Interim Director of the Upper School Carolyn McKee and a midterm committee decided how KO will approach midterms this year by laying out key goals, reviewing feedback, and talking to students over the course of the last several months. Together, they have decided that midterms will take place the week before winter break, Dec. 10 to Dec. 14. The week before winter break will also be a no homework week. There will be two days of classes where English teachers can assess and then three days of exams.
To make this decision, a committee was formed that consisted of several faculty, including Ms. McKee, science teacher Tim Allerton, English teacher David Hild, Dean of Students and math teacher William Gilyard, math teacher Sandi Goss, and Spanish teacher Juan Martinez.
The committee’s goal when creating the plan for midterms was to maximize class time while minimizing the students’ stress. The committee decided to avoid testing in Jan.because then students would be stressed and would feel like they had to study over break. All these precautions didn’t prevent any stress though.
Last year, midterms took place over the course of the five weeks between Thanksgiving break and winter break. The midterms were integrated into the school day, so despite No Homework days in classes, students still had to attend class on the days of exams. Students had at least one midterm per week, depending on what courses they took.
After midterms, the KO News sent out a survey asking students about their experience with midterms. The survey received 230 responses from the students. The general feeling of the students was that the schedule didn’t do a good job of reducing student stress because going to exams and then class wasn’t productive.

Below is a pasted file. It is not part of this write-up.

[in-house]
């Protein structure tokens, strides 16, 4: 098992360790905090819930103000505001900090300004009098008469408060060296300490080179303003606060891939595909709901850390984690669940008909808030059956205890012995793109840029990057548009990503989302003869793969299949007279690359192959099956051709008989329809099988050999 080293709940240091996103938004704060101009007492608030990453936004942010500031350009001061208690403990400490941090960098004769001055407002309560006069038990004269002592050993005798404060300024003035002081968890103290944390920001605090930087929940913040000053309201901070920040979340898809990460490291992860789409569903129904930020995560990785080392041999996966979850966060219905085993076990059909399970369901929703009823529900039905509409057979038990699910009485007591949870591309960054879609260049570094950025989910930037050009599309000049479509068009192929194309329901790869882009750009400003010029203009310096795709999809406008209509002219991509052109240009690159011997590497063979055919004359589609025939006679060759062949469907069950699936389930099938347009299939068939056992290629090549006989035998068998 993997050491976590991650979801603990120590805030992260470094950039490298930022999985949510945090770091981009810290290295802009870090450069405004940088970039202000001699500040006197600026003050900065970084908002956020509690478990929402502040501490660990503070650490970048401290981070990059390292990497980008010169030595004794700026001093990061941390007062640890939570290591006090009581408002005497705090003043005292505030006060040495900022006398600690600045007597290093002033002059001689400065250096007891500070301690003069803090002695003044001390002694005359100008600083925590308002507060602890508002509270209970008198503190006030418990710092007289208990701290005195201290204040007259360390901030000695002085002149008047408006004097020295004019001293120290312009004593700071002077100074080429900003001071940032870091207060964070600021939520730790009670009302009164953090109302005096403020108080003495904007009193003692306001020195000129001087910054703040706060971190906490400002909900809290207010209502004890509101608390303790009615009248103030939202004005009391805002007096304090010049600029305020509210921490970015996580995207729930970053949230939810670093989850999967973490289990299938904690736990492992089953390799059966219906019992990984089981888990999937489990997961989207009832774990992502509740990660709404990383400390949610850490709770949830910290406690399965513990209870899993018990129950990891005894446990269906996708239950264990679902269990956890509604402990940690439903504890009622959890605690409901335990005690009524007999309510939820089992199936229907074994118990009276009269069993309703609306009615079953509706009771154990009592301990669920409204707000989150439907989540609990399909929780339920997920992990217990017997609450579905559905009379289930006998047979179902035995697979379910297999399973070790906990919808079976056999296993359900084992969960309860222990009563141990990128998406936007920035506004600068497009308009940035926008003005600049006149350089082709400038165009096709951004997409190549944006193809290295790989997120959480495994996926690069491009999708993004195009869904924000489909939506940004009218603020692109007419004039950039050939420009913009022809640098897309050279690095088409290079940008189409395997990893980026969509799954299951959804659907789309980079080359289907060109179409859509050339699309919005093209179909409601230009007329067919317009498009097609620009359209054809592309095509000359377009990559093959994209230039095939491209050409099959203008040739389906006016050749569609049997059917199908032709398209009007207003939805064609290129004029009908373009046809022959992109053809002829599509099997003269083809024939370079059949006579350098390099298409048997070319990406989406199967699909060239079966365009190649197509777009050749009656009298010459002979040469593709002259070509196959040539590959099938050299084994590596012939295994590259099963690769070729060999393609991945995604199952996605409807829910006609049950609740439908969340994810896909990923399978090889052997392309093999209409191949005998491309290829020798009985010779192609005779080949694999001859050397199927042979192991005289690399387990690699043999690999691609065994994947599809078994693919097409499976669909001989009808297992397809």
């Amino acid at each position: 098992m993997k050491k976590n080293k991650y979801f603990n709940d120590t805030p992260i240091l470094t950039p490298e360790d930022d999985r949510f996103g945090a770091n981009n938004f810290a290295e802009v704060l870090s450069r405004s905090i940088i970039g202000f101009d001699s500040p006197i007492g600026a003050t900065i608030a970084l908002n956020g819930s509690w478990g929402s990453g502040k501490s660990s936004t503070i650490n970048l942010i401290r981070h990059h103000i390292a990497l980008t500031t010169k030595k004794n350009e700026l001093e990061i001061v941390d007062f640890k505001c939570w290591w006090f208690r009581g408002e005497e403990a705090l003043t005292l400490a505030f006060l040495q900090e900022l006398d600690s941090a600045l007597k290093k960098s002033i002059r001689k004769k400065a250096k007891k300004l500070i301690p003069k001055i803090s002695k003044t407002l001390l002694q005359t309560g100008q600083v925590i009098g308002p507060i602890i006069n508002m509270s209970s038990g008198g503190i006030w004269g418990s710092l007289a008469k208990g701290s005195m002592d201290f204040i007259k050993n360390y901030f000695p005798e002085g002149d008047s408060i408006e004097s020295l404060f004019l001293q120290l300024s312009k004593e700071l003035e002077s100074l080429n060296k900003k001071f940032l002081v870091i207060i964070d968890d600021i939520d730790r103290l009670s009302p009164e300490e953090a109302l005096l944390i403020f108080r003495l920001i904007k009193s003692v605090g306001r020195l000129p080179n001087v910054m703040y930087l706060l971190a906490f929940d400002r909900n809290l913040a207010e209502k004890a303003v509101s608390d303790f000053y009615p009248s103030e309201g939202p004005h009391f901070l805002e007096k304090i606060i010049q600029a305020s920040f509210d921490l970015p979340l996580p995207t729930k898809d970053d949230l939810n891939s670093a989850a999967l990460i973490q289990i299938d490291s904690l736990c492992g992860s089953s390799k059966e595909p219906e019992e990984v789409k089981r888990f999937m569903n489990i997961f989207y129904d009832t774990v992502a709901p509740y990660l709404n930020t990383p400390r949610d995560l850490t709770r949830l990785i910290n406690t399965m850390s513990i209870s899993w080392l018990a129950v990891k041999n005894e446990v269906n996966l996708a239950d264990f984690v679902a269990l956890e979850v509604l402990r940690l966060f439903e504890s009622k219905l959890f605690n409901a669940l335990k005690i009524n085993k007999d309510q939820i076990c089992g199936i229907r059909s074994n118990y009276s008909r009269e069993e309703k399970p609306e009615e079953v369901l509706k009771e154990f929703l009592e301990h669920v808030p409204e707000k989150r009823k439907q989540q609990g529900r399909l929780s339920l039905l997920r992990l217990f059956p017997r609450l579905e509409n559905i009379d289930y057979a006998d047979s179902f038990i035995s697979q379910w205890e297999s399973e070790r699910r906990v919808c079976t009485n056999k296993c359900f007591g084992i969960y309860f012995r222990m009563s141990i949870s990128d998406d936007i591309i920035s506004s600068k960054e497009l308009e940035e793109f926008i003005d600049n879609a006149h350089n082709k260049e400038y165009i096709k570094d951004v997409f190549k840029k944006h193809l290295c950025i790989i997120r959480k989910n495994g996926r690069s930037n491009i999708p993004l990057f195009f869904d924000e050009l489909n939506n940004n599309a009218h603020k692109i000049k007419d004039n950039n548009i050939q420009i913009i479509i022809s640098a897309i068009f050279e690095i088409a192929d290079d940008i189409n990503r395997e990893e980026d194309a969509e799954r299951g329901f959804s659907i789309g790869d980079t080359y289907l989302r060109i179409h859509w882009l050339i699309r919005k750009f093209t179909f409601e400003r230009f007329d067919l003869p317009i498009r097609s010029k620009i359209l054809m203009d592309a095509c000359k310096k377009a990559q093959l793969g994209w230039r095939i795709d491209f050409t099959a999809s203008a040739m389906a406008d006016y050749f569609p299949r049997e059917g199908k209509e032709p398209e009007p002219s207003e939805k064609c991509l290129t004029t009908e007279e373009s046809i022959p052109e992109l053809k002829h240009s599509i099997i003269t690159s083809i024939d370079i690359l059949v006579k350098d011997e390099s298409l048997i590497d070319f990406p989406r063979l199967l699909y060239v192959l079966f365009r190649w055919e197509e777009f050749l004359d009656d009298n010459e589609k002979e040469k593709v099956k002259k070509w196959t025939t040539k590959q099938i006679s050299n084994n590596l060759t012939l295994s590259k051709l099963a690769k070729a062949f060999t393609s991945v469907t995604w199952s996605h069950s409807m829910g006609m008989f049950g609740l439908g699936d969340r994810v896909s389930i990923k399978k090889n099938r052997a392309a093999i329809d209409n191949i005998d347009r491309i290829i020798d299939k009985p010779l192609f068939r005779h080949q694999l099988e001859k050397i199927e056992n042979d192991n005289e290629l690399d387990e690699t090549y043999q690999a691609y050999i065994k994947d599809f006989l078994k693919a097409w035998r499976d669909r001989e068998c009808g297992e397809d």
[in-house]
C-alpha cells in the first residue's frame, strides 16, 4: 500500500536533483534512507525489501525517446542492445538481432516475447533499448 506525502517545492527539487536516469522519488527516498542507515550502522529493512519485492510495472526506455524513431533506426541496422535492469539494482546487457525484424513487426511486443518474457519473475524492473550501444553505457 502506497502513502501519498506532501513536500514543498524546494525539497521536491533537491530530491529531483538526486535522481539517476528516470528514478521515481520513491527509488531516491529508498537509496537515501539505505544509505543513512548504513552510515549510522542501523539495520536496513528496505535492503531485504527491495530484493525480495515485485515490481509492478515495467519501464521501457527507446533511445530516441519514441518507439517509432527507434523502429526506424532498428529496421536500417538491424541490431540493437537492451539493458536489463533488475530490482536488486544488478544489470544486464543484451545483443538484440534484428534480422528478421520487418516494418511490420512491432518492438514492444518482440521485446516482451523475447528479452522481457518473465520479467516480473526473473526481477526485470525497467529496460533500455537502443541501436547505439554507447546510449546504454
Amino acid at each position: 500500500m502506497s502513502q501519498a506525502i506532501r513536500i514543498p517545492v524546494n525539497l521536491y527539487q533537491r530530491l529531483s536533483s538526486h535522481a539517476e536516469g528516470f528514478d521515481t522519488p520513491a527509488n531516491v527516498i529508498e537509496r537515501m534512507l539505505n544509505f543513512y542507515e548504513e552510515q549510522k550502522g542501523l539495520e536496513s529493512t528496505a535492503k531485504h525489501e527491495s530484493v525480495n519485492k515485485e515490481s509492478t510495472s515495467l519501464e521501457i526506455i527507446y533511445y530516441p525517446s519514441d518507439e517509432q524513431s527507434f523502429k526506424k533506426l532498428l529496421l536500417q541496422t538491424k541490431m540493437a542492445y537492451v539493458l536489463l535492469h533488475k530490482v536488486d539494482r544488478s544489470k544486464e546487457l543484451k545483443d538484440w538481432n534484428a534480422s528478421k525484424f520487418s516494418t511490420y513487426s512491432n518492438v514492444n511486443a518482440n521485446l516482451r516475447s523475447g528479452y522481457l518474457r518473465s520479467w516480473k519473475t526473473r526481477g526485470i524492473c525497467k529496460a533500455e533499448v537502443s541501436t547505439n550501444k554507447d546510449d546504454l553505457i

Many students reported that it was difficult to keep up with other classes when exams were happening at the same time. “It was stressful because we were studying for midterms and taking them while we also had other classes and assignments going on,” senior Amy Mistri said. Students also had tests right before exams which meant that they didn’t get feedback on what they had been tested on before they took the exam for their class.
Ms. McKee made a summary of all the responses and presented them to the midterm committee. The midterm committee met a few times through February and March, and then the committee welcomed feedback from students. Many students said they were mystified as to why KO would decide to implement midterms into the curriculum when the curriculum was already so rigorous. Ms. McKee said that the reason was college students had come back to visit KO and said that KO was not preparing students enough to take longer exams. College students said that by the time they went to college, they hadn’t taken finals in two years because of APs during junior year and then seniors don’t take final exams.
There was also concern that final exam grades were lower because kids hadn’t been used to that kind of assessment before. The only similar style of exam other than finals that students took were the AP exams. Midterms will still occur for AP classes because AP teachers feel like it’s important that they have time to administer a practice exam that is in the same style as the AP exam for each class.
Every year, Ms. McKee said she will try to improve the midterms to make the experience better for future students. She said that she values her role in the decision.“I think it’s important to continue to solicit feedback and make [midterms] better,” Ms. McKee said. “I’m very hopeful that this will be better than last year.”